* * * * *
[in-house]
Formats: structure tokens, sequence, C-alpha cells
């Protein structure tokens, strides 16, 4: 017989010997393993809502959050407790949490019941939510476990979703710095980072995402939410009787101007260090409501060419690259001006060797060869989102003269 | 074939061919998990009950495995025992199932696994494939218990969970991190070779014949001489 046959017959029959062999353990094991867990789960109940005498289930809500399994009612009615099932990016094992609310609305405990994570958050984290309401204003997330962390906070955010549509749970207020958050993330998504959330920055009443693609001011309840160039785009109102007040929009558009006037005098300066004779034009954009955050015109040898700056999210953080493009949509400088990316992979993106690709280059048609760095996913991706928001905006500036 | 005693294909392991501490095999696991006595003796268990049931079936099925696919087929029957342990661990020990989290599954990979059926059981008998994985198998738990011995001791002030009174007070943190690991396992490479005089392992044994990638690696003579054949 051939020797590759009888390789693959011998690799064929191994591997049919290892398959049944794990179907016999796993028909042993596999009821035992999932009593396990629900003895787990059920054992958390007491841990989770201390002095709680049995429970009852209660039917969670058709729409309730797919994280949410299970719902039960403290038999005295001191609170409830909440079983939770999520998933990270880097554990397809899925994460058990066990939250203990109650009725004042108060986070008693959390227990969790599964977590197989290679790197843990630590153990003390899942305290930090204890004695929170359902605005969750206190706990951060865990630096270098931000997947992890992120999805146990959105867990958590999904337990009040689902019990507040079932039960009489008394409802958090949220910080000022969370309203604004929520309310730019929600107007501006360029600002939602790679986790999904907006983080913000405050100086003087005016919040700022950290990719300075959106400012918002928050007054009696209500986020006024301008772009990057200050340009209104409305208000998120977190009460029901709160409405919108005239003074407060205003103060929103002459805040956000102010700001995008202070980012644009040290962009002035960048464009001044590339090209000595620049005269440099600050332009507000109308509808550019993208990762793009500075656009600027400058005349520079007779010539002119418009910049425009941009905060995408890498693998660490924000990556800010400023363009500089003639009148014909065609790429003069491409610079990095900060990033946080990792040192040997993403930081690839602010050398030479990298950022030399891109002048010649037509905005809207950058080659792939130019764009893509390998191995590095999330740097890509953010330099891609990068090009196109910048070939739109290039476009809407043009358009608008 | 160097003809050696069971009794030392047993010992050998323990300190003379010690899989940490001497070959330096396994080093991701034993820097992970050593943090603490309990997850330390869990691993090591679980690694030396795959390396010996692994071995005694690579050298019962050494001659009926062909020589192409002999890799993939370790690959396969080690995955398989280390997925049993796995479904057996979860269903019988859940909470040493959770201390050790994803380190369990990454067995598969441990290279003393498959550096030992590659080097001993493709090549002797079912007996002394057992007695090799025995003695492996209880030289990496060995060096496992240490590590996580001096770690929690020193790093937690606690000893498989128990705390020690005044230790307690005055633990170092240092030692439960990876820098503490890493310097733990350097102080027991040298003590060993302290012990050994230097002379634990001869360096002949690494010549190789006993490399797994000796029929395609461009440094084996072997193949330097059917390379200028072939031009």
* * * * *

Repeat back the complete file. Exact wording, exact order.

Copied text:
[in-house]
Formats: structure tokens, sequence, C-alpha cells
């Protein structure tokens, strides 16, 4: 017989010997393993809502959050407790949490019941939510476990979703710095980072995402939410009787101007260090409501060419690259001006060797060869989102003269 | 074939061919998990009950495995025992199932696994494939218990969970991190070779014949001489 046959017959029959062999353990094991867990789960109940005498289930809500399994009612009615099932990016094992609310609305405990994570958050984290309401204003997330962390906070955010549509749970207020958050993330998504959330920055009443693609001011309840160039785009109102007040929009558009006037005098300066004779034009954009955050015109040898700056999210953080493009949509400088990316992979993106690709280059048609760095996913991706928001905006500036 | 005693294909392991501490095999696991006595003796268990049931079936099925696919087929029957342990661990020990989290599954990979059926059981008998994985198998738990011995001791002030009174007070943190690991396992490479005089392992044994990638690696003579054949 051939020797590759009888390789693959011998690799064929191994591997049919290892398959049944794990179907016999796993028909042993596999009821035992999932009593396990629900003895787990059920054992958390007491841990989770201390002095709680049995429970009852209660039917969670058709729409309730797919994280949410299970719902039960403290038999005295001191609170409830909440079983939770999520998933990270880097554990397809899925994460058990066990939250203990109650009725004042108060986070008693959390227990969790599964977590197989290679790197843990630590153990003390899942305290930090204890004695929170359902605005969750206190706990951060865990630096270098931000997947992890992120999805146990959105867990958590999904337990009040689902019990507040079932039960009489008394409802958090949220910080000022969370309203604004929520309310730019929600107007501006360029600002939602790679986790999904907006983080913000405050100086003087005016919040700022950290990719300075959106400012918002928050007054009696209500986020006024301008772009990057200050340009209104409305208000998120977190009460029901709160409405919108005239003074407060205003103060929103002459805040956000102010700001995008202070980012644009040290962009002035960048464009001044590339090209000595620049005269440099600050332009507000109308509808550019993208990762793009500075656009600027400058005349520079007779010539002119418009910049425009941009905060995408890498693998660490924000990556800010400023363009500089003639009148014909065609790429003069491409610079990095900060990033946080990792040192040997993403930081690839602010050398030479990298950022030399891109002048010649037509905005809207950058080659792939130019764009893509390998191995590095999330740097890509953010330099891609990068090009196109910048070939739109290039476009809407043009358009608008 | 160097003809050696069971009794030392047993010992050998323990300190003379010690899989940490001497070959330096396994080093991701034993820097992970050593943090603490309990997850330390869990691993090591679980690694030396795959390396010996692994071995005694690579050298019962050494001659009926062909020589192409002999890799993939370790690959396969080690995955398989280390997925049993796995479904057996979860269903019988859940909470040493959770201390050790994803380190369990990454067995598969441990290279003393498959550096030992590659080097001993493709090549002797079912007996002394057992007695090799025995003695492996209880030289990496060995060096496992240490590590996580001096770690929690020193790093937690606690000893498989128990705390020690005044230790307690005055633990170092240092030692439960990876820098503490890493310097733990350097102080027991040298003590060993302290012990050994230097002379634990001869360096002949690494010549190789006993490399797994000796029929395609461009440094084996072997193949330097059917390379200028072939031009």